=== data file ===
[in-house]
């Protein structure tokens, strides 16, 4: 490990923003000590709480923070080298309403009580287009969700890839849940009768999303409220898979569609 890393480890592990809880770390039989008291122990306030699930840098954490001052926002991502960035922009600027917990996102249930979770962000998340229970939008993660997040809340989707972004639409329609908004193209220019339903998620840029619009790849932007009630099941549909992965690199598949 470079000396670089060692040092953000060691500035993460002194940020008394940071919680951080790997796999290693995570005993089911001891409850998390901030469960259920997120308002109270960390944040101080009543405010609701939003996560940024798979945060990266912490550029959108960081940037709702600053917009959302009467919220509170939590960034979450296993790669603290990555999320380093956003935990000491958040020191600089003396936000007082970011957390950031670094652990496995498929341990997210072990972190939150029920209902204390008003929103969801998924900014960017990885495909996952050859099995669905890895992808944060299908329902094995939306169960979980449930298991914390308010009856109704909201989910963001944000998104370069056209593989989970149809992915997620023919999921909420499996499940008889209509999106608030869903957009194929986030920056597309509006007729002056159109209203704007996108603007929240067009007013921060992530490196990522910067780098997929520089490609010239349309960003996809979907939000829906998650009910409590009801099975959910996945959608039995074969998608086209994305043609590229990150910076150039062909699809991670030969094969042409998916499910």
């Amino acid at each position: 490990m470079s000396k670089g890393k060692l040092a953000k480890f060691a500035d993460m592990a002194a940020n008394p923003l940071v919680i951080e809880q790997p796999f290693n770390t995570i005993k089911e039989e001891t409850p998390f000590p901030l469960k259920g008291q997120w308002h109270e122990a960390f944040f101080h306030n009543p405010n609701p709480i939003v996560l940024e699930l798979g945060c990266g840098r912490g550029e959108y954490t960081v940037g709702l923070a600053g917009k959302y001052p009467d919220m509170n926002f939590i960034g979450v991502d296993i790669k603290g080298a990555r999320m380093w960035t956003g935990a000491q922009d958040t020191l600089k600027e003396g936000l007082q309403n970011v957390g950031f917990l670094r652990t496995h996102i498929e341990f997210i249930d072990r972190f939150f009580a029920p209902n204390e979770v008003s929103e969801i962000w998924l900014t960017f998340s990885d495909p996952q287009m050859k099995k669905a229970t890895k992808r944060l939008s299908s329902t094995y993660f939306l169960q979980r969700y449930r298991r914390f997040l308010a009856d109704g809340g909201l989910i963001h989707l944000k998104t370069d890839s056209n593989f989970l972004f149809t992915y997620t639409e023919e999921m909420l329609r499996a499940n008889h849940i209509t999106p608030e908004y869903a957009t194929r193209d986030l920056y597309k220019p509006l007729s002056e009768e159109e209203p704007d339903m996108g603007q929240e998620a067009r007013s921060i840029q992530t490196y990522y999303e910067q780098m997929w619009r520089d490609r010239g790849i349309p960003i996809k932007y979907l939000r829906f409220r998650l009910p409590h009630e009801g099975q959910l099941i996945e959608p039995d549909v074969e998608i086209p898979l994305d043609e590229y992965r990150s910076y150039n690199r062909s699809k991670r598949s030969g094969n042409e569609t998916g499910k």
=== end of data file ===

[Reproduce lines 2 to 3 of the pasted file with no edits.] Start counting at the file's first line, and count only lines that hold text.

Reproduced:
């Protein structure tokens, strides 16, 4: 490990923003000590709480923070080298309403009580287009969700890839849940009768999303409220898979569609 890393480890592990809880770390039989008291122990306030699930840098954490001052926002991502960035922009600027917990996102249930979770962000998340229970939008993660997040809340989707972004639409329609908004193209220019339903998620840029619009790849932007009630099941549909992965690199598949 470079000396670089060692040092953000060691500035993460002194940020008394940071919680951080790997796999290693995570005993089911001891409850998390901030469960259920997120308002109270960390944040101080009543405010609701939003996560940024798979945060990266912490550029959108960081940037709702600053917009959302009467919220509170939590960034979450296993790669603290990555999320380093956003935990000491958040020191600089003396936000007082970011957390950031670094652990496995498929341990997210072990972190939150029920209902204390008003929103969801998924900014960017990885495909996952050859099995669905890895992808944060299908329902094995939306169960979980449930298991914390308010009856109704909201989910963001944000998104370069056209593989989970149809992915997620023919999921909420499996499940008889209509999106608030869903957009194929986030920056597309509006007729002056159109209203704007996108603007929240067009007013921060992530490196990522910067780098997929520089490609010239349309960003996809979907939000829906998650009910409590009801099975959910996945959608039995074969998608086209994305043609590229990150910076150039062909699809991670030969094969042409998916499910």
């Amino acid at each position: 490990m470079s000396k670089g890393k060692l040092a953000k480890f060691a500035d993460m592990a002194a940020n008394p923003l940071v919680i951080e809880q790997p796999f290693n770390t995570i005993k089911e039989e001891t409850p998390f000590p901030l469960k259920g008291q997120w308002h109270e122990a960390f944040f101080h306030n009543p405010n609701p709480i939003v996560l940024e699930l798979g945060c990266g840098r912490g550029e959108y954490t960081v940037g709702l923070a600053g917009k959302y001052p009467d919220m509170n926002f939590i960034g979450v991502d296993i790669k603290g080298a990555r999320m380093w960035t956003g935990a000491q922009d958040t020191l600089k600027e003396g936000l007082q309403n970011v957390g950031f917990l670094r652990t496995h996102i498929e341990f997210i249930d072990r972190f939150f009580a029920p209902n204390e979770v008003s929103e969801i962000w998924l900014t960017f998340s990885d495909p996952q287009m050859k099995k669905a229970t890895k992808r944060l939008s299908s329902t094995y993660f939306l169960q979980r969700y449930r298991r914390f997040l308010a009856d109704g809340g909201l989910i963001h989707l944000k998104t370069d890839s056209n593989f989970l972004f149809t992915y997620t639409e023919e999921m909420l329609r499996a499940n008889h849940i209509t999106p608030e908004y869903a957009t194929r193209d986030l920056y597309k220019p509006l007729s002056e009768e159109e209203p704007d339903m996108g603007q929240e998620a067009r007013s921060i840029q992530t490196y990522y999303e910067q780098m997929w619009r520089d490609r010239g790849i349309p960003i996809k932007y979907l939000r829906f409220r998650l009910p409590h009630e009801g099975q959910l099941i996945e959608p039995d549909v074969e998608i086209p898979l994305d043609e590229y992965r990150s910076y150039n690199r062909s699809k991670r598949s030969g094969n042409e569609t998916g499910k």